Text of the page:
Invasion of Privacy or Protection for Students?

A recent article explains how MySpace and Facebook postings are being used for discipline in schools. At my school the same thing occurs on a limited basis.

One problem we are seeing is that students will post pictures of athletic code violations. Often, students or coaches will print off MySpace pictures to reveal athletes or students in activities breaking the agreed upon code of conduct required to participate in high school sports and activities. This has become a fairly regular occurrence, and many students put on probation or suspended from events were caught because of these sites.

The other difficulty we have is that many confrontations at school stem from students airing their feuds on MySpace and Facebook. What started in cyberspace manifests in hallways, classrooms, and at events. It is not unusual to have students defend their actions by printing pages from these social networking sites and revealing patterns of behavior from their perceived antagonists.

I’m not sure where the line is drawn when administrators, security officials, coaches, and teachers search these sites looking for violations. Since we cannot access these sites from the school (web filters take care of this), everyone must be using personal computers to conduct the searches.

Should we be searching these sites? How do we use what we find? Where is the line?

I definitely feel that someone, at some point, has to begin teaching students responsible internet usage. If parents are not doing this, do we take the reins and add this to our lengthy list of duties? Do we eliminate something else we teach?

The cyber world is invading the educational world, so what are our responsibilities in dealing with this new wrinkle?


9 thoughts on “Invasion of Privacy or Protection for Students?

  1. The Science Goddess

    The Supreme Court ruled this summer that schools have no provenance over things posted outside the school day in a student’s own home (or at least not using school owned equipment). If the school allows the sites through its filters, that can be another matter. Schools can discipline kids for things that spill over into the school day (as you describe), but your admin had better be extra careful about punishing kids for the posts themselves. They can’t go there.

  2. Peter Stinson

    I know of a private school that has banned students from having or visiting social network sites… Totally… If a student is found having an account, no matter what is on it, then the student receives substantial disciplinary action. There’s no searching: no one is on any site.

  3. drpezz Post author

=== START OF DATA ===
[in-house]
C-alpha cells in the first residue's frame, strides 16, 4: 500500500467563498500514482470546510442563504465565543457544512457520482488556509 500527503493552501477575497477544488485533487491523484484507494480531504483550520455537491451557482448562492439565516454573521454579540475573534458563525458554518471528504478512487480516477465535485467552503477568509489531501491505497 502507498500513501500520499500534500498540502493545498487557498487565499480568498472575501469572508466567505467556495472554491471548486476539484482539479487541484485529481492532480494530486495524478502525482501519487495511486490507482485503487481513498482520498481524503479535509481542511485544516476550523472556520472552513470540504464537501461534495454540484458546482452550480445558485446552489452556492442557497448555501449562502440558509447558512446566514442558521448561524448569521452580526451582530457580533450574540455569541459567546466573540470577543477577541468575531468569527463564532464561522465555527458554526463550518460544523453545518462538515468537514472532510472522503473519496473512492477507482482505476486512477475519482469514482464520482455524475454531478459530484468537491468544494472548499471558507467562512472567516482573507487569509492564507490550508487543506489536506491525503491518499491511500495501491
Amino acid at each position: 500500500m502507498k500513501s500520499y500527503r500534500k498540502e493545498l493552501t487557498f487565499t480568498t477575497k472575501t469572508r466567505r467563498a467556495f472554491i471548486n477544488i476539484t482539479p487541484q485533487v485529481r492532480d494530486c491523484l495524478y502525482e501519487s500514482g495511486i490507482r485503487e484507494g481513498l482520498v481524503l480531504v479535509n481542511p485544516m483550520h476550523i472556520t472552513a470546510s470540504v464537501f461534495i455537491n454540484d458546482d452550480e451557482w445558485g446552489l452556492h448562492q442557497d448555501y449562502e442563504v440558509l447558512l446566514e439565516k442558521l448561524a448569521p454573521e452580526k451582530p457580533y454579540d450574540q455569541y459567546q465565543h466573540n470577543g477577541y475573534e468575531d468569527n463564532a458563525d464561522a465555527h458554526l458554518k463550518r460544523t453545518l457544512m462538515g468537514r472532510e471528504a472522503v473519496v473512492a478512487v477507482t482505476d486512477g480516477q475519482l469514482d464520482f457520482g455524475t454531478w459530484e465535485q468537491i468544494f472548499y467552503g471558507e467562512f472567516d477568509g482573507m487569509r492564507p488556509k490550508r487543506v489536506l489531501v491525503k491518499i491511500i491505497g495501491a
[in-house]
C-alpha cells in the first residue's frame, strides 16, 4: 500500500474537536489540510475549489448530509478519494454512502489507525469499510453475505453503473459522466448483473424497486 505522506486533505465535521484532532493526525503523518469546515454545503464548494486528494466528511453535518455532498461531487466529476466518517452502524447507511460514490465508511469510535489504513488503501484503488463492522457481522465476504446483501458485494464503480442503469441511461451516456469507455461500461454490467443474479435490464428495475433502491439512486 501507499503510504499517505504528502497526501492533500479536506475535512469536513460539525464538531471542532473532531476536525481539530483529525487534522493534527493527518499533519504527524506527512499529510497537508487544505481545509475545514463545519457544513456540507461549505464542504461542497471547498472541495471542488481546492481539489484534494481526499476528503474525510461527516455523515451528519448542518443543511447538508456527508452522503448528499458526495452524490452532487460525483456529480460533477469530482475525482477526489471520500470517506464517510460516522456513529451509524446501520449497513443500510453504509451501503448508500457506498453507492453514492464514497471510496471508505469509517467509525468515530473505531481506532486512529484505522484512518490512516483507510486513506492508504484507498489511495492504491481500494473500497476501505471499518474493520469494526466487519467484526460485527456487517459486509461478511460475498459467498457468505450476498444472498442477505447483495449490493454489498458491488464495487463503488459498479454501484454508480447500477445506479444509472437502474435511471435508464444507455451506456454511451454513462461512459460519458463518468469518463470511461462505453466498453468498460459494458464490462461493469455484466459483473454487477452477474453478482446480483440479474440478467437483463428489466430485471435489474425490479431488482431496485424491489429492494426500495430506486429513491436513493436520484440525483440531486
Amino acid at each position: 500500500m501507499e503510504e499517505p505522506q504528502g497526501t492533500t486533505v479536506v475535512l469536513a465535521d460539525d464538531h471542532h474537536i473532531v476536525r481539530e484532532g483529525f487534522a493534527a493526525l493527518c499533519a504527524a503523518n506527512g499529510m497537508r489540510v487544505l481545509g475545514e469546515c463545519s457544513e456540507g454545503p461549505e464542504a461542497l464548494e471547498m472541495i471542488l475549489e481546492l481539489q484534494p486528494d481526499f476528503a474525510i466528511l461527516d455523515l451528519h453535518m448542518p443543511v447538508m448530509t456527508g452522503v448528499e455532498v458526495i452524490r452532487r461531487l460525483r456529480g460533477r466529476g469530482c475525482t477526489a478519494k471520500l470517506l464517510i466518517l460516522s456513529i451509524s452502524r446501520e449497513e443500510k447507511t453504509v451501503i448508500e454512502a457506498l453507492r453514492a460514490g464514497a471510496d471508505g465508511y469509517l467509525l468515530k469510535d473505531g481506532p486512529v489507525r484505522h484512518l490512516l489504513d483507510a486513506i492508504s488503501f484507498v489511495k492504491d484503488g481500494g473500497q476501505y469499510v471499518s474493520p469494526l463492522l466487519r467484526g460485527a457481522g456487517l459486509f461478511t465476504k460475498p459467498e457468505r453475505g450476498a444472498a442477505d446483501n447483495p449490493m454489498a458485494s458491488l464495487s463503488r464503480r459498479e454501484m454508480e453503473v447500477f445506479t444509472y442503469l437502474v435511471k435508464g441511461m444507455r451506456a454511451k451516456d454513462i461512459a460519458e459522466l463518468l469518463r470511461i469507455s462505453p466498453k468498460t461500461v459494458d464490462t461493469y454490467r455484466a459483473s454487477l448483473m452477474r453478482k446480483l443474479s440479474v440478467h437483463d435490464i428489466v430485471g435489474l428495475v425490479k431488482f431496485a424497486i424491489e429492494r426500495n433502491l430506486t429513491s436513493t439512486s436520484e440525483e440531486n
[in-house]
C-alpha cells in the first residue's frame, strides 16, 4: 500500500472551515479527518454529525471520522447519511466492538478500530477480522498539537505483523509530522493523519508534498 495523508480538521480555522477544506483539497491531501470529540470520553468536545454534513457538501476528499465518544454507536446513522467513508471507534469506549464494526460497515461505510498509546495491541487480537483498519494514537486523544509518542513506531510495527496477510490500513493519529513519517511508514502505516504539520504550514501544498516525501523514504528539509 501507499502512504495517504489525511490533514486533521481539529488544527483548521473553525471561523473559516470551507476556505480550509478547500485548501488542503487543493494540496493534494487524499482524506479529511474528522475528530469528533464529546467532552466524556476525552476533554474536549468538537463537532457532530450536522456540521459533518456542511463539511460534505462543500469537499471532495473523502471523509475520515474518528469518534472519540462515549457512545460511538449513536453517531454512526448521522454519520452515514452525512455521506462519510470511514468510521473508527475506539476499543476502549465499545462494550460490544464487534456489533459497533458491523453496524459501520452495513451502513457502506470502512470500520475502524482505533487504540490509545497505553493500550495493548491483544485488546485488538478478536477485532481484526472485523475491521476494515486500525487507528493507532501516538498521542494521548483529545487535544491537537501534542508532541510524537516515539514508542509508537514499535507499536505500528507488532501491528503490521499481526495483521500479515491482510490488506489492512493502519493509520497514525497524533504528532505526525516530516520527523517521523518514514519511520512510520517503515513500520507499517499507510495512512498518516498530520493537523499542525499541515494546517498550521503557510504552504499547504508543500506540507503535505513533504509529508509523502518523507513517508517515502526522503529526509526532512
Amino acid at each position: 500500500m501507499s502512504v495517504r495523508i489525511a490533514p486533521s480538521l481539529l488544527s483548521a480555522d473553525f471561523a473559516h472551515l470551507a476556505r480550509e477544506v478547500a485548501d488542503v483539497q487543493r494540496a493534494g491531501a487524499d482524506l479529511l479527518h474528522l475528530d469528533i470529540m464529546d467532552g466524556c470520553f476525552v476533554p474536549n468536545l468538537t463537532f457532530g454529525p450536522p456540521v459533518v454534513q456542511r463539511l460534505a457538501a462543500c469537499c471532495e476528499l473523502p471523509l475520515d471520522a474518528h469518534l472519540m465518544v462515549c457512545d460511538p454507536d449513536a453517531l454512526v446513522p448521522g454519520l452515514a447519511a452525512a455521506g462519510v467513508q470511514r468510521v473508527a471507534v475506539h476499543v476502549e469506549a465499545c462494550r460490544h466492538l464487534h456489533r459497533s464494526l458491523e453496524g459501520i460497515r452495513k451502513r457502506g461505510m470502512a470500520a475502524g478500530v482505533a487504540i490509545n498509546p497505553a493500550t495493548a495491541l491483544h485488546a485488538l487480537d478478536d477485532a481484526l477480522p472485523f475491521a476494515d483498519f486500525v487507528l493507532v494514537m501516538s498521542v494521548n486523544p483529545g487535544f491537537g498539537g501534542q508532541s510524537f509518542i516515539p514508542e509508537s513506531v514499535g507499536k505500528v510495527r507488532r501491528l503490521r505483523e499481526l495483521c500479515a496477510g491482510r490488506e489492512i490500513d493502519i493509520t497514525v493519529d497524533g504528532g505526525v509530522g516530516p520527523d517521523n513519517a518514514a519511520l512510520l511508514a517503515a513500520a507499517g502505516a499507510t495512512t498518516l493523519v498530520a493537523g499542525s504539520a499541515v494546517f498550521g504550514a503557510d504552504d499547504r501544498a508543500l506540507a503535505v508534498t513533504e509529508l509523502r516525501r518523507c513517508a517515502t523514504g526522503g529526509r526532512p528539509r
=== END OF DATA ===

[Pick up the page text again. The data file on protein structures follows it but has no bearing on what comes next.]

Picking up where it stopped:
SG –

    Fortunately, the students are not punished for what is posted, but it is used when incidents online influence what happens at school.

    A side note here: each time I try to connect to your blog, I get a blank page. Do you know why this might be?

    Peter –

    Our school district loves to ban things, but I don’t think it’ll stop people from having an account.

  4. drpezz Post author

    I had not seen the article, but I do think some of those teachers need to learn how to use (responsibly) these same social networking sites. If these teachers are of the younger variety, I wonder if they too are part of this generation (along with our students) of people who haven’t mastered how to use the internet with maturity.

  5. Jim Van Pelt

    We had a student at our school create a copy of one of our teacher’s MySpace page, and then mail explicit e-mails to students of the teacher. The teacher was suspended for two months while the school district and the police investigated. Eventually the truth came out, but it was an ugly time for the teacher. It didn’t help that his real MySpace page had pictures of him lounging in a hot tub with a drink and included a dating profile for himself. Maybe he would have less trouble if he clearly separated this page from his professional life, but he had connections with a lot of his girl softball players on the page, and he used it to communicate team announcements. It was messy and ugly.

    We also had an incident where a bunch of athletes posted pictures of themselves drinking. One of the parents printed off the pages and brought it to the athletic director. His position was that he will not go searching the Internet for evidence of athletes violating their athletic agreements, but he can’t ignore it when it’s brought into his office.

    You can be sure, I’m very aware that anything that appears on my blog might be read by a parent, student or administrator. There is no privacy or expectation of privacy on the web.

    That should extend to e-mails too. Our administrators can call up all the e-mails we have sent using school computers. This could present a real issue if a teacher used the school’s e-mail to communicate concerns about an administrator with the building’s union rep.

  6. Clix

    It is definitely not teachers’ responsibility to teach reasonable internet use. However, we can – and should – model it for our students.

    I totally agree with Mr. Van Pelt – there is no privacy online.

  7. Peter Stinson

    I wasn’t suggesting that banning is appropriate, just what one private school had done. Perhaps we do need to teach students about the use of social network tools and other Web 2.0 tools. Not providing guidance only ensures that bad things will happen.

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